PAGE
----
The industry ministery has approved CANARIE’s cost-recovery plan and universities and colleges connected to the ultra-high speed network of the government-funded, non-profit organization will not have to pay any additional fees.
Today, Jim Roche, CEO of CANARIE, issued a statement, saying Minister of Industry Christian Paradis has approved its plan, which calls for $11.72 million in total cost to recover over the course of CANARIE’s mandate.
During the course of a consultation process it carried out, Roche said, CANARIE looked into the option of levying a fee to research and education institutions connected to the organization’s network and found there was no need burden them with additional charges.
“Information gathered through the consultation demonstrated that these institutions are already paying for access to the network through fees to their provincial and territorial networks, and that the balance between institutional, provincial and federal investments in national research and education network is reasonable,” Roche said in a statement. “CANARIE will not be levying additional connection fees.”
CANARIE provides the fibre optic backbone that connects provincial and territorial research networks like British Columbia’s BCnet and Ontario’s ORION and to other networks around the world. Institutions who are members pay an annual $2,500 fee.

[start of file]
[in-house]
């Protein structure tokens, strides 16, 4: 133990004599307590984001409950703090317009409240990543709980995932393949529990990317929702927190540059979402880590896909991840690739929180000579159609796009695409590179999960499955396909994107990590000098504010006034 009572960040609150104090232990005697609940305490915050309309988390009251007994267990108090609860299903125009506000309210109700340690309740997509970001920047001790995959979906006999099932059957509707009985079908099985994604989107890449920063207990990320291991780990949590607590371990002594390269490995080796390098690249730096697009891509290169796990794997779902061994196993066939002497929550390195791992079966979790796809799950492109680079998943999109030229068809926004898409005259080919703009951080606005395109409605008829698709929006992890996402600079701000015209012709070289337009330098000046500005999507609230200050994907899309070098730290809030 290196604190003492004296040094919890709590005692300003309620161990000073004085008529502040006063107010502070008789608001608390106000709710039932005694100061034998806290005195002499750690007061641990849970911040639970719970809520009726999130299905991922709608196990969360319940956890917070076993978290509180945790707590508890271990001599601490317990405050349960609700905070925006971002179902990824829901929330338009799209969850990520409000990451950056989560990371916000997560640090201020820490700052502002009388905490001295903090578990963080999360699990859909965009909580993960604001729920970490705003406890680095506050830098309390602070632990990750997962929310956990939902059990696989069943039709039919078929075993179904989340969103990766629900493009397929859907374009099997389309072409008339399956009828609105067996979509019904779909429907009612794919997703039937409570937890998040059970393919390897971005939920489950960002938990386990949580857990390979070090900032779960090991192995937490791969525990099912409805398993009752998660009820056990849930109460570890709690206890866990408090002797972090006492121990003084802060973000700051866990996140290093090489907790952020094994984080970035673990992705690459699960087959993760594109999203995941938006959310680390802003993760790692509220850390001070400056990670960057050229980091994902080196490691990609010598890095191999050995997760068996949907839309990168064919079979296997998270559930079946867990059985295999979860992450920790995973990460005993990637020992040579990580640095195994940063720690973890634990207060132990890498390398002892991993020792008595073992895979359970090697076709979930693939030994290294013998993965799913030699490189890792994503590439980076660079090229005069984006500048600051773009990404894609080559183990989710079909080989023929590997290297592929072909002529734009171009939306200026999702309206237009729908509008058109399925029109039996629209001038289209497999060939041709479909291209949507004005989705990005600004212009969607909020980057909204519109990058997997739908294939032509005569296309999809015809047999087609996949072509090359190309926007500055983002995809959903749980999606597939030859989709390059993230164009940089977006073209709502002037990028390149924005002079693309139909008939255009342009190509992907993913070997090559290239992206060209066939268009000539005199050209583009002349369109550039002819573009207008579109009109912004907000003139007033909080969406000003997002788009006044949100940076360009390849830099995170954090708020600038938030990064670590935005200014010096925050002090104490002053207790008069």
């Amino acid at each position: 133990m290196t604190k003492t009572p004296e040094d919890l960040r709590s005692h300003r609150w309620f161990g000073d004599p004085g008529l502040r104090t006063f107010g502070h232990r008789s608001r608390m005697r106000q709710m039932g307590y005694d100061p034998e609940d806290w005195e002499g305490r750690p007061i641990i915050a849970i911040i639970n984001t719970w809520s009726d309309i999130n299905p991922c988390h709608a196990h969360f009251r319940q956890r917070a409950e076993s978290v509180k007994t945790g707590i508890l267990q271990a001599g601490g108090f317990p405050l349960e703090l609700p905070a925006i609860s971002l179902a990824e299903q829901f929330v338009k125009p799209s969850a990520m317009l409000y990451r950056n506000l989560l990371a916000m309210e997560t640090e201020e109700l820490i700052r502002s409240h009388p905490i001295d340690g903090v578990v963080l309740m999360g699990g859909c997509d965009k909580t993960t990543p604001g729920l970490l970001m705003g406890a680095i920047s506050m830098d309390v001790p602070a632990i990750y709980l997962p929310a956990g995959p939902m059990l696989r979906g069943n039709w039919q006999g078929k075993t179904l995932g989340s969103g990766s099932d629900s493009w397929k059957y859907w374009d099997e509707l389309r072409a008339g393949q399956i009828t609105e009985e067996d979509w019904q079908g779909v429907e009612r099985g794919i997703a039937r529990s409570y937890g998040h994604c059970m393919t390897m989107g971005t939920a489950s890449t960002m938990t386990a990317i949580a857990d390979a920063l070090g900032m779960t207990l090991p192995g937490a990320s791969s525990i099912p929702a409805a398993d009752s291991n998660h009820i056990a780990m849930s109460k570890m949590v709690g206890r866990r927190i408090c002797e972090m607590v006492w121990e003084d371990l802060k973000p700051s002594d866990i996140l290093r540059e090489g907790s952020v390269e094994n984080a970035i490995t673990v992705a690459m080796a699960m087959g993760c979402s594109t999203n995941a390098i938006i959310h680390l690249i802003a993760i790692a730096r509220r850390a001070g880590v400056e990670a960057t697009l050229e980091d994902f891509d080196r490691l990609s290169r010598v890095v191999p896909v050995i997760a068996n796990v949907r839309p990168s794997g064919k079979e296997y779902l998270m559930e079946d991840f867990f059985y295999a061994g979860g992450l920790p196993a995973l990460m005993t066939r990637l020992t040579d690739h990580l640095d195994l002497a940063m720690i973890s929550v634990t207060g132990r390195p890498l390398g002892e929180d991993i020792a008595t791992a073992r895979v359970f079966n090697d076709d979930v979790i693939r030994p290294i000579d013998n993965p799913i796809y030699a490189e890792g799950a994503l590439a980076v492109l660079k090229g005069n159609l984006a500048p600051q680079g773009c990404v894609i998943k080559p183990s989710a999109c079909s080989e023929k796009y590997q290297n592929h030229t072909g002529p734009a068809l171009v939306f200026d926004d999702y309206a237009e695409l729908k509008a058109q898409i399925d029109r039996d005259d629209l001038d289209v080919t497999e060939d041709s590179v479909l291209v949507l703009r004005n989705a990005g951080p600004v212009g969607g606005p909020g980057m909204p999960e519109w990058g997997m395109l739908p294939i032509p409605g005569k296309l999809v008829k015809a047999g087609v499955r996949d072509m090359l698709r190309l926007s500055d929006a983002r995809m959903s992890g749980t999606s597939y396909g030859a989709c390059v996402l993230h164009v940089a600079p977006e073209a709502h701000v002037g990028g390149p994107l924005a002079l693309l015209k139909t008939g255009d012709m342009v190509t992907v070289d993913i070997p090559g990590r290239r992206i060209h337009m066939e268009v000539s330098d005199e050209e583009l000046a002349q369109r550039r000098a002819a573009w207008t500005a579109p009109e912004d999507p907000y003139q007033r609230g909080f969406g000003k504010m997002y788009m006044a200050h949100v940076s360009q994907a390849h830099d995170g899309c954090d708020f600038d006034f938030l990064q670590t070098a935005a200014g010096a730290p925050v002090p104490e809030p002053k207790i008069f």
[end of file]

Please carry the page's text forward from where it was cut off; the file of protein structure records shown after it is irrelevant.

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Through CANARIE, researchers in one end of the country can connect to another. It also allows Canadian researchers to connect to international projects, such as the CERN particle physics laboratory in Switzerland.
Over the past five years, traffic on the CANARIE network increased 587 per cent, and is expected to increase tenfold within the next five years.
Approval of the cost-recovery plan also means that funding to CANARIE for years two and three of its current mandate will be released. Funding for CANARIE’s three-year mandate is $62 million, or $20.7 million a year.
Prior to the budget cut, CANARIE was receiving $24 million a year.
The approval of the plan and release of funding for CANARIE was welcomed by at least one university official.